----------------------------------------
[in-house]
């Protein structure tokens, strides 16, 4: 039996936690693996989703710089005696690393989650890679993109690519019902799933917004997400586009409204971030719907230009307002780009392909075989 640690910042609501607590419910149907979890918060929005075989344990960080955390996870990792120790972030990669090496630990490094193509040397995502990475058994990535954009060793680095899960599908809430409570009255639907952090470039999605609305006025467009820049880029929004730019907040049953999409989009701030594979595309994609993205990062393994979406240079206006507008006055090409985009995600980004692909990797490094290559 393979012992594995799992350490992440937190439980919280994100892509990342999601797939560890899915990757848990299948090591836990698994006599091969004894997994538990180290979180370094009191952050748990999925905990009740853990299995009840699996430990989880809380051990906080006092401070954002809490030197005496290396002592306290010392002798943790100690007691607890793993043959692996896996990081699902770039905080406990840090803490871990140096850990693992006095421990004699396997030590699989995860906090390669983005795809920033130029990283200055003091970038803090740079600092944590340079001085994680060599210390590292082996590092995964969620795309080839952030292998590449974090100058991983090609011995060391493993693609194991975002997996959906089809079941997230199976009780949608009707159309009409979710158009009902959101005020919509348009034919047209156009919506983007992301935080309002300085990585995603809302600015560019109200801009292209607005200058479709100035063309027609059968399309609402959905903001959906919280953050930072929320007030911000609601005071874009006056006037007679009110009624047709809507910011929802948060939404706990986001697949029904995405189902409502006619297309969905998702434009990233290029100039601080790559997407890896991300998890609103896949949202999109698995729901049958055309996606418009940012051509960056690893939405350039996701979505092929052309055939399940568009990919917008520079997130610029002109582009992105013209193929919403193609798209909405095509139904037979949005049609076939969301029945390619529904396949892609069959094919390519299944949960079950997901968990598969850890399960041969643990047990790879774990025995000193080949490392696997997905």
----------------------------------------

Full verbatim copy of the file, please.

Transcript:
[in-house]
């Protein structure tokens, strides 16, 4: 039996936690693996989703710089005696690393989650890679993109690519019902799933917004997400586009409204971030719907230009307002780009392909075989 640690910042609501607590419910149907979890918060929005075989344990960080955390996870990792120790972030990669090496630990490094193509040397995502990475058994990535954009060793680095899960599908809430409570009255639907952090470039999605609305006025467009820049880029929004730019907040049953999409989009701030594979595309994609993205990062393994979406240079206006507008006055090409985009995600980004692909990797490094290559 393979012992594995799992350490992440937190439980919280994100892509990342999601797939560890899915990757848990299948090591836990698994006599091969004894997994538990180290979180370094009191952050748990999925905990009740853990299995009840699996430990989880809380051990906080006092401070954002809490030197005496290396002592306290010392002798943790100690007691607890793993043959692996896996990081699902770039905080406990840090803490871990140096850990693992006095421990004699396997030590699989995860906090390669983005795809920033130029990283200055003091970038803090740079600092944590340079001085994680060599210390590292082996590092995964969620795309080839952030292998590449974090100058991983090609011995060391493993693609194991975002997996959906089809079941997230199976009780949608009707159309009409979710158009009902959101005020919509348009034919047209156009919506983007992301935080309002300085990585995603809302600015560019109200801009292209607005200058479709100035063309027609059968399309609402959905903001959906919280953050930072929320007030911000609601005071874009006056006037007679009110009624047709809507910011929802948060939404706990986001697949029904995405189902409502006619297309969905998702434009990233290029100039601080790559997407890896991300998890609103896949949202999109698995729901049958055309996606418009940012051509960056690893939405350039996701979505092929052309055939399940568009990919917008520079997130610029002109582009992105013209193929919403193609798209909405095509139904037979949005049609076939969301029945390619529904396949892609069959094919390519299944949960079950997901968990598969850890399960041969643990047990790879774990025995000193080949490392696997997905």